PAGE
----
As the President of the European Council, Charles Michel, headed to Beijing, the right way to deal with China remains a key global issue. Indeed, since Xi Jinping’s centralization of power in 2017 and the Trump administration’s reassessment of US-China relations, many countries are struggling to balance between containing a systemic rival – as China was labelled by the European Commission in 2019 – and courting a relevant economic partner.
In short, this is what continues to happen after the 20th Communist Party Congress concluded in October. Foreign leaders are rushed to Beijing and international meetings in Asia, such as the G20 and the Asia-Pacific Economic Cooperation (APEC) Summit, in order to reconnect with China after almost three years of Xi Jinping’s domestic self-confinement due to Covid-19. However, the post-pandemic world is drastically different. Decoupling isn’t a niche topic, but instead a legitimate political option already in use against Russia. In addition, industrial policies to secure domestic production and global value chains in critical sectors are already being implemented. If the desire to reduce economic dependence is shared across the Atlantic and with the richest Asian democracies, the way to enact it differs significantly.
One destination, but many paths
The US considers China its top competitor, even as Russia wages war on Ukraine, and is ready to adopt all the economic measures to prevent Beijing from succeeding in its bid for technological and economic dominance. This policy is manifested by the Biden administration’s decision to impose controls over chip exports to China. Yet, top European and Asian producers seem unable to bear the short-term costs of this strategy. In particular, the Netherlands and South Korea are voicing their concern over cutting economic ties with China. Currently, the US is focused on reducing militaristic saber rattling especially over Taiwan, in favor of economic competition with China. Biden attributes his stance to the rising authoritarian nature of Xi Jinping’s China. However, if the short-term tactical goal of the US is to prevent China from obtaining economic or military supremacy, then the long-term strategic vision is lacking. The US must consider to what extent they can afford to cut China off the global value chains of critical industries. If the issue is dealing with an autocratic China, is the final objective to democratize the country? Is the preferred alternative to isolate China so it cannot hurt the international community?
For the United States, simply keeping China at a safe technological and economic distance is good enough to structure its own national strategy around the notion of competition. However, this strategy isn’t congruent with the European Union’s interests, as displayed by the German Chancellor Olaf Scholz in a op-ed for Foreign Affairs. In fact, the EU isn’t a single state but a collection of tens of smaller countries each with their own economic interests. Unlike the US, the EU has no single-state national primacy to defend from China’s rise that apparently justifies the cost of decoupling. Therefore, the European countries do not perceive, the peril of China’s economic and technological rise in the same way as the US does.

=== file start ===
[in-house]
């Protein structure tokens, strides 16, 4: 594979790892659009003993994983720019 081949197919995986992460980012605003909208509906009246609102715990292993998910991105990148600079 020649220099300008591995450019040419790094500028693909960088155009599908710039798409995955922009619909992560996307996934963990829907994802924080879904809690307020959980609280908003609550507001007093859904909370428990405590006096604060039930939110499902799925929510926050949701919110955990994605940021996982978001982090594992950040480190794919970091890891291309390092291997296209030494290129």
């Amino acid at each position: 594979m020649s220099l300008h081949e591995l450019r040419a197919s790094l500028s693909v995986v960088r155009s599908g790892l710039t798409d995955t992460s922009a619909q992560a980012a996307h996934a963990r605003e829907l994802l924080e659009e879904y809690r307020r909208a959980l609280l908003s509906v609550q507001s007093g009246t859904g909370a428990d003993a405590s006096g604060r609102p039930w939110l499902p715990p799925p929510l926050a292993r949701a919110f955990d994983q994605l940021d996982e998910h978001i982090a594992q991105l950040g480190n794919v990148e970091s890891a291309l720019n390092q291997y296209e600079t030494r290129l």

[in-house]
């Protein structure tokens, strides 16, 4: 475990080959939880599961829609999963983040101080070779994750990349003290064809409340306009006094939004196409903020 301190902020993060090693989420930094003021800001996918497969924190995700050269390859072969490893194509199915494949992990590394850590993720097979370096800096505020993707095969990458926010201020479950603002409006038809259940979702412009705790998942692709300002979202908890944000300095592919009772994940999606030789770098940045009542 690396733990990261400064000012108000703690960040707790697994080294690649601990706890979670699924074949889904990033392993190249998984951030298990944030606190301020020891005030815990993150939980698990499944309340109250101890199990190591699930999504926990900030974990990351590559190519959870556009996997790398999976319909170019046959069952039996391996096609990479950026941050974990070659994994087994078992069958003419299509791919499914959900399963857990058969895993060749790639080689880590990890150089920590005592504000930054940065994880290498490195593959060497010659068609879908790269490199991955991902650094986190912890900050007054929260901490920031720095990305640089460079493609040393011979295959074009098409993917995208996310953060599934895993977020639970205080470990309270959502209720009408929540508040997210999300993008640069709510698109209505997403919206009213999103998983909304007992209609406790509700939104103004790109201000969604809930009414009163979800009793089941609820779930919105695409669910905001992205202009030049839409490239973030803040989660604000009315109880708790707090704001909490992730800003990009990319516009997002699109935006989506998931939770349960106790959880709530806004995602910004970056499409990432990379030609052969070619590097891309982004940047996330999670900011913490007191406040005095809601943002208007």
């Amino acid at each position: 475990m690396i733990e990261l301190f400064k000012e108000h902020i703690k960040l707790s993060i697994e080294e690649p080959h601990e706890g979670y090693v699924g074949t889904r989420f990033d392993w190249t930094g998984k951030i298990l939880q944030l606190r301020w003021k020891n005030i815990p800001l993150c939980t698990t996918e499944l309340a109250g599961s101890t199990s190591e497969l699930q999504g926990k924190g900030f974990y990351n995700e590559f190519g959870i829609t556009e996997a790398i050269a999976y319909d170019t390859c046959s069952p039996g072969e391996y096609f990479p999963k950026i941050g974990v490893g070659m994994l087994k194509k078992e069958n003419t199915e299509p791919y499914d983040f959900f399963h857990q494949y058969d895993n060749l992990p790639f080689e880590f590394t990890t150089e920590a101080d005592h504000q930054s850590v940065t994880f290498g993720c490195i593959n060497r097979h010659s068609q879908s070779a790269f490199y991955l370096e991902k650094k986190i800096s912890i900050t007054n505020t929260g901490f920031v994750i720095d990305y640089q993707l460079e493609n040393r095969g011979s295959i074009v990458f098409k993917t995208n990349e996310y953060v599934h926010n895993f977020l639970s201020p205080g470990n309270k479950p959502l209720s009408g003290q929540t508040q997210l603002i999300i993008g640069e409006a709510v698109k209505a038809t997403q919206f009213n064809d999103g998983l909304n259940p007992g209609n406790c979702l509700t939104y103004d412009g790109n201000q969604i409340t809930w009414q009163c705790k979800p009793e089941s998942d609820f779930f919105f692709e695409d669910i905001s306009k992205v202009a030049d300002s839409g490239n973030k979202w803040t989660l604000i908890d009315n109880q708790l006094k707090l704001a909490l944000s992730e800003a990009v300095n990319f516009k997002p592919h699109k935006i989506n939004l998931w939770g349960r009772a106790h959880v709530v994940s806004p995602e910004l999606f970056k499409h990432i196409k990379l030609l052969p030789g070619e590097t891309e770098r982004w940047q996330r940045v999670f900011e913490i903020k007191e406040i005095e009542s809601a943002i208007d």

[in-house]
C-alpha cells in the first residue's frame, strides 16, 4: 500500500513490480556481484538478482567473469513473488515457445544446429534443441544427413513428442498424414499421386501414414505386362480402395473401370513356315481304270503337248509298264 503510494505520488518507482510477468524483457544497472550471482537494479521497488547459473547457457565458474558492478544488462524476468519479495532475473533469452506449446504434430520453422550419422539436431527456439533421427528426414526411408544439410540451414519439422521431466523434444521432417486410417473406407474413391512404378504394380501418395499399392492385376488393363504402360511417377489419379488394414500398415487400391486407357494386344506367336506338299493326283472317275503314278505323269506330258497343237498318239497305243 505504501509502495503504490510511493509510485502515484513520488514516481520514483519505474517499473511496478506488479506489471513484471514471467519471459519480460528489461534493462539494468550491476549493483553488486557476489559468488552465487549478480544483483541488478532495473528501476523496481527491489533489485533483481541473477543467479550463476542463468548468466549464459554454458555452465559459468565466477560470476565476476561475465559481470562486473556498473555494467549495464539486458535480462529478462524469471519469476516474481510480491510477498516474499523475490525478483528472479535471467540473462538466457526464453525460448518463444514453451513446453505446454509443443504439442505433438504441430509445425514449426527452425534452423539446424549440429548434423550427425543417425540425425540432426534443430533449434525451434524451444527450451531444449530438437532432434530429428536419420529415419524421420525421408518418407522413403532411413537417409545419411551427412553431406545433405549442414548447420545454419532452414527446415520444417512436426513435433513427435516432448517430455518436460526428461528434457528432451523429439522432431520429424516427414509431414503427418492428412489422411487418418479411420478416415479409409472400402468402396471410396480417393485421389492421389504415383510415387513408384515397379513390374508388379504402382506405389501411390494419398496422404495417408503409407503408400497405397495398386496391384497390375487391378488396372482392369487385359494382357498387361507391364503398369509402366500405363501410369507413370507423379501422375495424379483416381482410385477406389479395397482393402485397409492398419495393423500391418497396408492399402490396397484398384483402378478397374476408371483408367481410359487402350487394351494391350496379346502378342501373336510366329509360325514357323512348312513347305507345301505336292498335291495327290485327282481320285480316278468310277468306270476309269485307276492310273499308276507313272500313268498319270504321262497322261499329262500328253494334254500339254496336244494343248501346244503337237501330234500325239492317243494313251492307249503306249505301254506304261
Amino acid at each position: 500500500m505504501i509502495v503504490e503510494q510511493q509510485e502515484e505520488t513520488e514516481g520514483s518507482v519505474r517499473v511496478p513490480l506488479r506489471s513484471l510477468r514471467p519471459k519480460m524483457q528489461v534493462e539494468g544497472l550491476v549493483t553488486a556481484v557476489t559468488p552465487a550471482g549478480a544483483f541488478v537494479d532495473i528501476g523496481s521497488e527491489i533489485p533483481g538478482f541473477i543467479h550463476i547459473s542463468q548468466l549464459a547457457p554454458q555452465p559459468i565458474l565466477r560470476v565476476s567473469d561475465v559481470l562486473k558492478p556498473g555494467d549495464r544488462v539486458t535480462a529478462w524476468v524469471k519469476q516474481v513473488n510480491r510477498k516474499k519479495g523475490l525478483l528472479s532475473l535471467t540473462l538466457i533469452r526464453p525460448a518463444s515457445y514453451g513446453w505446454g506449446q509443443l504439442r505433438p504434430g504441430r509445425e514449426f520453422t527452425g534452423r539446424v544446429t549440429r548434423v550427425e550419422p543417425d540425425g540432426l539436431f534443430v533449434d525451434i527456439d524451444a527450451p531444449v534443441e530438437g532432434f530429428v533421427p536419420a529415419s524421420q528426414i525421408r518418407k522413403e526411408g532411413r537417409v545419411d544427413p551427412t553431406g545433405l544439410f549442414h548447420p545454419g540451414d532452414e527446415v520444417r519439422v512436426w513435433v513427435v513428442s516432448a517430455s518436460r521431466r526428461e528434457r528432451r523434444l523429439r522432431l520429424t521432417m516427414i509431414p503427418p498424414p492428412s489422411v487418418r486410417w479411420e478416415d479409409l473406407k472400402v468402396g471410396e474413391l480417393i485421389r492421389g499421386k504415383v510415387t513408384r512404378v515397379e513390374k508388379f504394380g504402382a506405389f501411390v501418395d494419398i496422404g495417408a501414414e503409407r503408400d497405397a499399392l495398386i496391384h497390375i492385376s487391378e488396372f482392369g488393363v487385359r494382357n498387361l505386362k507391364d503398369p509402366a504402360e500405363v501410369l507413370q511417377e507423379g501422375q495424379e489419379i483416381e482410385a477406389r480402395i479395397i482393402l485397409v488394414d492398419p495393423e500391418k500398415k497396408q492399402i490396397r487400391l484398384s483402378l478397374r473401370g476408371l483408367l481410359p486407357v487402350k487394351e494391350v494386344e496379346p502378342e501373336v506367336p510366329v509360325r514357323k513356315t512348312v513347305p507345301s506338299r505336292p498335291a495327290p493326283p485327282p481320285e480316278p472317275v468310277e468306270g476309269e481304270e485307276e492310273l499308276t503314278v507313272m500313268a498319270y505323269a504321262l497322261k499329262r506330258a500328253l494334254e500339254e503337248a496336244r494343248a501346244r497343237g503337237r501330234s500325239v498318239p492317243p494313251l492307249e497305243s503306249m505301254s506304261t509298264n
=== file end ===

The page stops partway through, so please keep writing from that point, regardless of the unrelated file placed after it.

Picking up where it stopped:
Who speaks for the EU?
European countries don’t only consider competition with China less of a priority but certain states believe they can leverage their special ties with Beijing in order to obtain economic benefits. This was a major accusation made against Italy when it signed the Memorandum of Understanding for the Belt and Road Initiative in March 2019. The Italian government was intensely pressured not to engage excessively with China by Washington and, even more so, by Paris and Berlin.
However, after visiting Rome, Xi Jinping travelled to France, and French President Macron decided to welcome him along with German Chancellor Angela Merkel and President of the EU Commission Jean-Claude Juncker in order to showcase a united EU-China policy in contrast with the single-nation approach adopted by Italy, who was accused of rupturing European unity. Less than two years later Macron joined Merkel in signing the bilateral Comprehensive agreement on investment (CAI) as self-proclaimed EU representative. In addition, in the following months France, Germany and China conducted trilateral meetings on issues such as Ukraine and climate change. If France and Germany were on the same page to present themselves as the European spokespeople vis-à-vis China, this has since changed. In autumn of 2022 Scholz visited Beijing alone and he is said to have refused Macron’s request to accompany him causing a diplomatic contrast.
Michel’s visit to Beijing, therefore, comes at a very complex time. The autocratic character of Xi’s China is at its highest point, as can be seen by the ongoing protest, pressuring nations to keep the door to a “systemic rival” open or not. On the other hand, the US is unilaterally pushing for a tech decoupling strategy aimed at widening the tech gap with China, but this seems too costly for their European partners that don’t agree with the US on the importance of isolating China. Finally, European countries, starting with Germany and France, are involved in a kind of intra-European competition to gain the economic advantages that come with being China’s top interlocutor in Europe.